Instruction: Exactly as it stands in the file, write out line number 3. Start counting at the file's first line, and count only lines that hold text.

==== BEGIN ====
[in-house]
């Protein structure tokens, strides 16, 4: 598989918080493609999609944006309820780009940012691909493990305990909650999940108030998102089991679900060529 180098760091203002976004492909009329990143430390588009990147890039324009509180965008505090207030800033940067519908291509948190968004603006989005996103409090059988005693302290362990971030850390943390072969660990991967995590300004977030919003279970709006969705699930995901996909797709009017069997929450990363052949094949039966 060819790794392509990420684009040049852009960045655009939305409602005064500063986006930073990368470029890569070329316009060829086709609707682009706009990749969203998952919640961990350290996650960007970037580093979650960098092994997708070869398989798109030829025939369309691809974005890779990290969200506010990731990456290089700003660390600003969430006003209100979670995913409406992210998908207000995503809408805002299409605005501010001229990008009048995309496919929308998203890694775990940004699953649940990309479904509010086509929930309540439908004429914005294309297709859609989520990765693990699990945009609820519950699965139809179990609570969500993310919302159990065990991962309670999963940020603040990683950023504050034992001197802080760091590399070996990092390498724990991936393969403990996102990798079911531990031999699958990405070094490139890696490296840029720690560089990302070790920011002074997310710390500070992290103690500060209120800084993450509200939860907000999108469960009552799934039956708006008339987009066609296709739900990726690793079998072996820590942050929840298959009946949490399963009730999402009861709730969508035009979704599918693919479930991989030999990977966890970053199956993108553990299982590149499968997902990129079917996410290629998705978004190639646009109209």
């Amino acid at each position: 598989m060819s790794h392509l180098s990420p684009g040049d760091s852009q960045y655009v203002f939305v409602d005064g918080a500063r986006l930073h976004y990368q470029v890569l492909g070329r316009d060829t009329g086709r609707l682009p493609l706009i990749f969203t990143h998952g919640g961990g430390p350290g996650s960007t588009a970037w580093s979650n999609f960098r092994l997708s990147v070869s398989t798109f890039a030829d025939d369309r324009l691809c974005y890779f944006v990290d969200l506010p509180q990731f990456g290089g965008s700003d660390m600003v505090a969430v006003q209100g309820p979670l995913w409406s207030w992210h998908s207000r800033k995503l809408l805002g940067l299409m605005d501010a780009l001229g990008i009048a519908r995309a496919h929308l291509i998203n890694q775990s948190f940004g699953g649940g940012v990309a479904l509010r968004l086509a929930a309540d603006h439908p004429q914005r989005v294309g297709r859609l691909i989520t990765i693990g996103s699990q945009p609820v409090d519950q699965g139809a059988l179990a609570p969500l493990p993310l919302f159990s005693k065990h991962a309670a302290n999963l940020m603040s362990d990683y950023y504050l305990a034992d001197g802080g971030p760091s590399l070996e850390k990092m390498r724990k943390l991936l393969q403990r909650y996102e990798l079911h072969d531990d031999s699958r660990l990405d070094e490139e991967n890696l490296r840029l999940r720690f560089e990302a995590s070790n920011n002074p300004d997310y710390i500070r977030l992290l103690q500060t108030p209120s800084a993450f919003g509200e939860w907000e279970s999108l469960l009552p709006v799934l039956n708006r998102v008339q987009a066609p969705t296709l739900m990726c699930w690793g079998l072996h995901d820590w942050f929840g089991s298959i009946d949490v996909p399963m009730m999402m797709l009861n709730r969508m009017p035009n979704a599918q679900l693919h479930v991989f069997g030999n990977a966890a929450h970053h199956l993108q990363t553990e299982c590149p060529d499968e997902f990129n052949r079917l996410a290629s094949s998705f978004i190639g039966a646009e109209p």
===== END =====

């Amino acid at each position: 598989m060819s790794h392509l180098s990420p684009g040049d760091s852009q960045y655009v203002f939305v409602d005064g918080a500063r986006l930073h976004y990368q470029v890569l492909g070329r316009d060829t009329g086709r609707l682009p493609l706009i990749f969203t990143h998952g919640g961990g430390p350290g996650s960007t588009a970037w580093s979650n999609f960098r092994l997708s990147v070869s398989t798109f890039a030829d025939d369309r324009l691809c974005y890779f944006v990290d969200l506010p509180q990731f990456g290089g965008s700003d660390m600003v505090a969430v006003q209100g309820p979670l995913w409406s207030w992210h998908s207000r800033k995503l809408l805002g940067l299409m605005d501010a780009l001229g990008i009048a519908r995309a496919h929308l291509i998203n890694q775990s948190f940004g699953g649940g940012v990309a479904l509010r968004l086509a929930a309540d603006h439908p004429q914005r989005v294309g297709r859609l691909i989520t990765i693990g996103s699990q945009p609820v409090d519950q699965g139809a059988l179990a609570p969500l493990p993310l919302f159990s005693k065990h991962a309670a302290n999963l940020m603040s362990d990683y950023y504050l305990a034992d001197g802080g971030p760091s590399l070996e850390k990092m390498r724990k943390l991936l393969q403990r909650y996102e990798l079911h072969d531990d031999s699958r660990l990405d070094e490139e991967n890696l490296r840029l999940r720690f560089e990302a995590s070790n920011n002074p300004d997310y710390i500070r977030l992290l103690q500060t108030p209120s800084a993450f919003g509200e939860w907000e279970s999108l469960l009552p709006v799934l039956n708006r998102v008339q987009a066609p969705t296709l739900m990726c699930w690793g079998l072996h995901d820590w942050f929840g089991s298959i009946d949490v996909p399963m009730m999402m797709l009861n709730r969508m009017p035009n979704a599918q679900l693919h479930v991989f069997g030999n990977a966890a929450h970053h199956l993108q990363t553990e299982c590149p060529d499968e997902f990129n052949r079917l996410a290629s094949s998705f978004i190639g039966a646009e109209p």